Targeting the so-called "fashion right" teen girl has been the right strategy for retailer dELiA*s
That kind of focus has been dressing up quarterly sales for the teen retailer since its spinoff at the end of 2005. In the just-reported fourth quarter, dELiA*s' sales jumped 14% (the bricks-and-mortar locations realized a 39% boost in revenues compared with the 5% increase from direct sales) and profits surged 45% from a year ago. While the teen trend follower has a retail store presence, the bulk of its profits come from catalog and Internet sales.
While that kind of performance is usually enough to hike the stock price, dELiA*s share price decline by nearly 10% because of a less than rosy first-quarter outlook. The first half of the year is typically the slowest because it doesn't include the important back-to-school and holiday selling seasons. Moreover, the company will be recording a number of one-time charges. The retailer is also increasing its store footprint size, which will serve to drag down margins; and it will see some new, higher expenses, like the cost of mailing out its catalogs, beginning in the second quarter.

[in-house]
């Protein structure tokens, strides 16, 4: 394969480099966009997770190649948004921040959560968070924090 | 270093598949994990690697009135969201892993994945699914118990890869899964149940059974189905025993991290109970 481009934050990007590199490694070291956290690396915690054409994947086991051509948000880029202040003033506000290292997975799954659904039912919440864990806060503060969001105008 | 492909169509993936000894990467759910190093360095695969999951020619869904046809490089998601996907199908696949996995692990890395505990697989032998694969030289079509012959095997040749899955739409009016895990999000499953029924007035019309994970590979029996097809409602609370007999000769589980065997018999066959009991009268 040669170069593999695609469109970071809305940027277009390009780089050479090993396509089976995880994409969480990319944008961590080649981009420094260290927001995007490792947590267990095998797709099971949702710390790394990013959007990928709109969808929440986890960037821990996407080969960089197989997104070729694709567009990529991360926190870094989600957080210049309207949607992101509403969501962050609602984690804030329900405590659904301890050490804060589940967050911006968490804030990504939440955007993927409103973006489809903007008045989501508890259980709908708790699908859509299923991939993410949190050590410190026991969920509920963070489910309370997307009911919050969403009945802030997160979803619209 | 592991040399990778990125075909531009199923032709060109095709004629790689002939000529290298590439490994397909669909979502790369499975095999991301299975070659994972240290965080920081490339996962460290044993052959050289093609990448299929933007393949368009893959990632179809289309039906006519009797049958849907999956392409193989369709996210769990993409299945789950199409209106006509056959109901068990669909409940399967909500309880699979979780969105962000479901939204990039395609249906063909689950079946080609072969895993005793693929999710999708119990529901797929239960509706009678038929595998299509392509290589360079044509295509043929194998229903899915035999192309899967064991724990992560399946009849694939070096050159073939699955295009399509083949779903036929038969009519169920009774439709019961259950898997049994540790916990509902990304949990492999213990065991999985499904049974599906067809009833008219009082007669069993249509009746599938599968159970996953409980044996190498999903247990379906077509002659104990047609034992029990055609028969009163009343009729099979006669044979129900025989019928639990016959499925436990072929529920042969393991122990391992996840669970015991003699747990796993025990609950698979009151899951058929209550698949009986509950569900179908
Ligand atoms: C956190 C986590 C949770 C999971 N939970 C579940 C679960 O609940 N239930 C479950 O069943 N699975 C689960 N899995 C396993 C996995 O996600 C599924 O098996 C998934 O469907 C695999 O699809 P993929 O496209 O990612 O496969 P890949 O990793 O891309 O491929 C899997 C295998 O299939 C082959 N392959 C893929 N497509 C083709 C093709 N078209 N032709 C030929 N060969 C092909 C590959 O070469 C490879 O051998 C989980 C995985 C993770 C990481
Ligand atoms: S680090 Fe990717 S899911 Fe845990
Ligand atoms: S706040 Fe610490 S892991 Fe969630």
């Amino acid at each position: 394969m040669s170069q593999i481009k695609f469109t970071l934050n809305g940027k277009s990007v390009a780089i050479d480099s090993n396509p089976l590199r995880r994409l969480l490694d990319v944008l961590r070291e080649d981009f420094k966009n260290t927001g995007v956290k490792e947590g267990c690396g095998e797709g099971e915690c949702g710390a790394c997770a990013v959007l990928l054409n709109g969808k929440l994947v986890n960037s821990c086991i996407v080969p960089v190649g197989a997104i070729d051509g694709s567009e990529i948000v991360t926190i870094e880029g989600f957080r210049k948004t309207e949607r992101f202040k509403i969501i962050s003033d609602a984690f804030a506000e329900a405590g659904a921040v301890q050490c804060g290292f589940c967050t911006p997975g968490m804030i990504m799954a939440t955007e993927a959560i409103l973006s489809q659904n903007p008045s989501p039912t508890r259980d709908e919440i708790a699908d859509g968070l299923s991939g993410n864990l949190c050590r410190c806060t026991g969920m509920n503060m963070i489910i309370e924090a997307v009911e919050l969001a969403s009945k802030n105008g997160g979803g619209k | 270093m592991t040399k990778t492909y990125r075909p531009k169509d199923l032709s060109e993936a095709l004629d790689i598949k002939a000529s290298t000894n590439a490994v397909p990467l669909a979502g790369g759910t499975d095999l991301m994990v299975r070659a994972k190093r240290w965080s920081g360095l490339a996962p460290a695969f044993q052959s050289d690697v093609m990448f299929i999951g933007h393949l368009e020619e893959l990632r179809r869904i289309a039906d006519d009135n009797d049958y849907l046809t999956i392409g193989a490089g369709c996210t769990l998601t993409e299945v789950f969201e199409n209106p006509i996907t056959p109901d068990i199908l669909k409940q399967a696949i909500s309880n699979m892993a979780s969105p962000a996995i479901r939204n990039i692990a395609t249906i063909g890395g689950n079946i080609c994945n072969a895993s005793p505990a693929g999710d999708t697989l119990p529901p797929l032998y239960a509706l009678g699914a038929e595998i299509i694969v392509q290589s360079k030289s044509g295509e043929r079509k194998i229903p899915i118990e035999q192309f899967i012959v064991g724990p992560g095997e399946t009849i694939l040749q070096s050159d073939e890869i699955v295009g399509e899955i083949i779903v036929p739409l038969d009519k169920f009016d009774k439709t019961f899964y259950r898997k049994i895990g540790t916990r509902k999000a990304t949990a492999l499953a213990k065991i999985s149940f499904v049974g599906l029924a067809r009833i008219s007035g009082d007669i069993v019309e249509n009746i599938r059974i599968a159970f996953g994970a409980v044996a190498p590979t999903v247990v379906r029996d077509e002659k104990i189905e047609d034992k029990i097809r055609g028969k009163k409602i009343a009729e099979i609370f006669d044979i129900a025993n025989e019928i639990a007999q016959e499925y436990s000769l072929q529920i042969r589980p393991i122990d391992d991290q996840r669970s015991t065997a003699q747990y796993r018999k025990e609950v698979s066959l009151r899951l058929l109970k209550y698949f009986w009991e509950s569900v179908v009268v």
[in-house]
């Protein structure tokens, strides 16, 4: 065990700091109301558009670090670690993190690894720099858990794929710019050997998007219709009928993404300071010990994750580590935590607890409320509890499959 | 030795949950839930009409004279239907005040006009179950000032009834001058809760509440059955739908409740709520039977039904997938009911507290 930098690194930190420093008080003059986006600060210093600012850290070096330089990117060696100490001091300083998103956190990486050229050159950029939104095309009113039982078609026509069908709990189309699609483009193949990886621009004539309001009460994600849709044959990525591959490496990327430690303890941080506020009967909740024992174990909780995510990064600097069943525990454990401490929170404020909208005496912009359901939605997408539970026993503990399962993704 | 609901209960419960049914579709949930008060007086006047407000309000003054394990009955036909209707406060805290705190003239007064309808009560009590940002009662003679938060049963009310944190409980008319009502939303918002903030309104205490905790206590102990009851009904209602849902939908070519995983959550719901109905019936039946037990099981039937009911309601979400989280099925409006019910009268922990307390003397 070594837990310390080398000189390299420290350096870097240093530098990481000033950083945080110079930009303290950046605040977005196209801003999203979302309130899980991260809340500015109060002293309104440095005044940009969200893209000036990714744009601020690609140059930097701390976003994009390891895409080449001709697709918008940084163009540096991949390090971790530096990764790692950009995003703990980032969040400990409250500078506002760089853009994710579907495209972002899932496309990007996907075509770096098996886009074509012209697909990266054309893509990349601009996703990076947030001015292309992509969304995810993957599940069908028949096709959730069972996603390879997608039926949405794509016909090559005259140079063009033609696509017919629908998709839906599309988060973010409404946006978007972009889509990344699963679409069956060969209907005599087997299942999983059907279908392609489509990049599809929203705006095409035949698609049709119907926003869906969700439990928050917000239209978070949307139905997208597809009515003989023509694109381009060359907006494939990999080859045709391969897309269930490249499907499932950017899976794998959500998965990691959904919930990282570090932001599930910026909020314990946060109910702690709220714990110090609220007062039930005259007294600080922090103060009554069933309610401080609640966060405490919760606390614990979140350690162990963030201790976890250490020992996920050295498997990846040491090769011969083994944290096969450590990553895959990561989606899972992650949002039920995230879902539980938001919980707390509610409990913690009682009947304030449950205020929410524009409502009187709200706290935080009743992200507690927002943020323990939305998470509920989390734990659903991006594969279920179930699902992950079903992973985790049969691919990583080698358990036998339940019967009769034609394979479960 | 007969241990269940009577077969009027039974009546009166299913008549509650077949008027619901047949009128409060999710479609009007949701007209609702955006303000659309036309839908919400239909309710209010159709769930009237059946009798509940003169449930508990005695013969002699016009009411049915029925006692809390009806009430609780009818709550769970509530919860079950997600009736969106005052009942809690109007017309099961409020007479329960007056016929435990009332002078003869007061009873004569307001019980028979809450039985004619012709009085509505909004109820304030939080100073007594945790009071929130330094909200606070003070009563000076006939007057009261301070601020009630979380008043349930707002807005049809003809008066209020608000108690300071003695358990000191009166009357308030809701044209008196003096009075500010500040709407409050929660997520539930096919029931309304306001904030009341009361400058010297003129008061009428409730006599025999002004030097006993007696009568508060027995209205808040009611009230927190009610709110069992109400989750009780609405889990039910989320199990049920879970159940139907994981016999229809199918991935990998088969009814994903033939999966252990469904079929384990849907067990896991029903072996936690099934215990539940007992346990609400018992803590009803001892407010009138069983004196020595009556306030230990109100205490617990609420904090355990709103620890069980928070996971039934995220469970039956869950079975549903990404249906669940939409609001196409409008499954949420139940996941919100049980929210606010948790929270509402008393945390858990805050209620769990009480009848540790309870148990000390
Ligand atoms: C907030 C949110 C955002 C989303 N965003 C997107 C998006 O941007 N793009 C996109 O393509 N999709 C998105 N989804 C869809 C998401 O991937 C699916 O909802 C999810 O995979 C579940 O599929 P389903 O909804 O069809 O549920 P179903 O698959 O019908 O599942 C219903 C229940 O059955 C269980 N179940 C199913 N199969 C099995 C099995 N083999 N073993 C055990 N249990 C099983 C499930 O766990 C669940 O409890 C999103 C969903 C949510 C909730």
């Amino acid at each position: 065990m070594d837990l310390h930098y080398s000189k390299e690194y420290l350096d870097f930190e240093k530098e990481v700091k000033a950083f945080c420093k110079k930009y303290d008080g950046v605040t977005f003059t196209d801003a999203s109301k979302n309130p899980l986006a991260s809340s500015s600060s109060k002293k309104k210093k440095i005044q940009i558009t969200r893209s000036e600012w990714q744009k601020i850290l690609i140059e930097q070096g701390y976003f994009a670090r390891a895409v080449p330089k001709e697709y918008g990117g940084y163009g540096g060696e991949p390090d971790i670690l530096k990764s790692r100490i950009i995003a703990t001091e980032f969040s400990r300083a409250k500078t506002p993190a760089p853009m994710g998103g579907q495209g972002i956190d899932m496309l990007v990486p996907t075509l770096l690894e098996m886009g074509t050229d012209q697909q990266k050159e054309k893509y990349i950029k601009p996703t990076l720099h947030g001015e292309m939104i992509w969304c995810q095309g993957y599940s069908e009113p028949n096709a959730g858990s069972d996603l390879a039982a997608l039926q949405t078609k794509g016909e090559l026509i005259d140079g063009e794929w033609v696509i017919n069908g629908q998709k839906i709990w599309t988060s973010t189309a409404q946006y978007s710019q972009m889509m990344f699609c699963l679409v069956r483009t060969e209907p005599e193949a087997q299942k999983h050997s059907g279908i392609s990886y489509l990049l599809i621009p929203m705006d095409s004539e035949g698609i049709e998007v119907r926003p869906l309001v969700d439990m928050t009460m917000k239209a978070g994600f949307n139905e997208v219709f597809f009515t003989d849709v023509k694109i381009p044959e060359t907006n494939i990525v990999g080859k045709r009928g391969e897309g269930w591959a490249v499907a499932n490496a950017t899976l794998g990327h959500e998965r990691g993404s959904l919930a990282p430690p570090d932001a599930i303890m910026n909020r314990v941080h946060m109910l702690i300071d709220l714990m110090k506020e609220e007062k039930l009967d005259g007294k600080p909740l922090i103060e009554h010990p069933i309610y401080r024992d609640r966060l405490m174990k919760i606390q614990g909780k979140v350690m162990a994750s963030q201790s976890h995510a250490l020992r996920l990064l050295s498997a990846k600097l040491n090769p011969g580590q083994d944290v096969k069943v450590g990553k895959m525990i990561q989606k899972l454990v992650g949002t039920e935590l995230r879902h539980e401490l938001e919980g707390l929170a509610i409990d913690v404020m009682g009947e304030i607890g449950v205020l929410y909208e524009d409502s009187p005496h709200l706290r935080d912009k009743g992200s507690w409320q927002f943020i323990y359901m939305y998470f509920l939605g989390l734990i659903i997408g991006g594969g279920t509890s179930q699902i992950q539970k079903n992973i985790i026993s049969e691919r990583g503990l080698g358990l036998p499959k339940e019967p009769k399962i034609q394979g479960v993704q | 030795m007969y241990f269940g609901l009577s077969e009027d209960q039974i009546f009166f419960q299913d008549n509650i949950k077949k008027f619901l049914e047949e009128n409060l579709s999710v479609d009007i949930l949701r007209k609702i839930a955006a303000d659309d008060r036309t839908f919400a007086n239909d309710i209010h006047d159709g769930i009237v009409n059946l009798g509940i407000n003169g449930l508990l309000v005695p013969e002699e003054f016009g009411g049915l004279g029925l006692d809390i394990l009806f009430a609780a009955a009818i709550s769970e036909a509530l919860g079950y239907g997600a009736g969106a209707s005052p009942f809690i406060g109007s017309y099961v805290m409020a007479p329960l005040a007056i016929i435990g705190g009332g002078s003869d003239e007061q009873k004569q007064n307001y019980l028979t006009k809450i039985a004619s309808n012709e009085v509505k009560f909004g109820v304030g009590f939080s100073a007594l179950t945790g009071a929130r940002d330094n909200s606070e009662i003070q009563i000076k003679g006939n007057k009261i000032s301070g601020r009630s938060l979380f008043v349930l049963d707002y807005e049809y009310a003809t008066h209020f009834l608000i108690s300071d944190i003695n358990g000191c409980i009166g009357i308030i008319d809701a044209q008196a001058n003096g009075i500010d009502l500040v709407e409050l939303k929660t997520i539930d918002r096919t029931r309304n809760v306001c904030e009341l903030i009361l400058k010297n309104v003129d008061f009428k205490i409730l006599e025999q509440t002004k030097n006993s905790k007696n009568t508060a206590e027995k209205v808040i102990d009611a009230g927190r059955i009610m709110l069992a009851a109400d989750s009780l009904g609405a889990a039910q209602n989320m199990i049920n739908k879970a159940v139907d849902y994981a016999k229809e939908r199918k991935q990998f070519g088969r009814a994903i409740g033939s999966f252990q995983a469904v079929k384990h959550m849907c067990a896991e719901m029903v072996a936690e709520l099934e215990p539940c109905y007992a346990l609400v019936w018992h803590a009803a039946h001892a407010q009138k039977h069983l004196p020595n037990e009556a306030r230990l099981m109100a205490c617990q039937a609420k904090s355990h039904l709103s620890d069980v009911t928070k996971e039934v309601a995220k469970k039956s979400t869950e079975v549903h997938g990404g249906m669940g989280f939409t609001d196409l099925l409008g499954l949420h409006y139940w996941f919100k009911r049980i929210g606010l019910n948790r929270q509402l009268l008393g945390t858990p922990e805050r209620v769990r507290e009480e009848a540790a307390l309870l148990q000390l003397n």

It seems like dELiA*s is having an identity crisis and can't decide whether it's fish or fowl. The roots of the company are in catalog sales and it wants to continue growing its Internet presence, if for no other reason than it generates sales with lower overhead costs than an actual store. Yet dELiA*s also wants to transition its brand to that of a full-fledged teen retailer like Abercrombie & Fitch
The changeover has been slow going. That can signal conservative management, but it also serves to drag down operating performance because of the lower margins such sales offer. Even with the sell-off in price, dELiA*s trades at a high premium to the competition. At 28 times EBITDA (earnings before interest, taxes, depreciation, and amortization), the teen retailer is three-and-a-half times more expensive than Abercrombie and nearly three times richer than American Eagle.
Unlike its competitors, though, dELiA*s doesn't have to worry about whether its fashions will find favor with its target market because it isn't setting trends. Where Hot Topic
There is some synergy to be realized with its catalog-Internet-store merchandising effort, with each having the ability to reinforce the other. Yet in an industry rife with teen retailers, dELiA*s might need more than a bigger store count to make the transition to a destination retailer.
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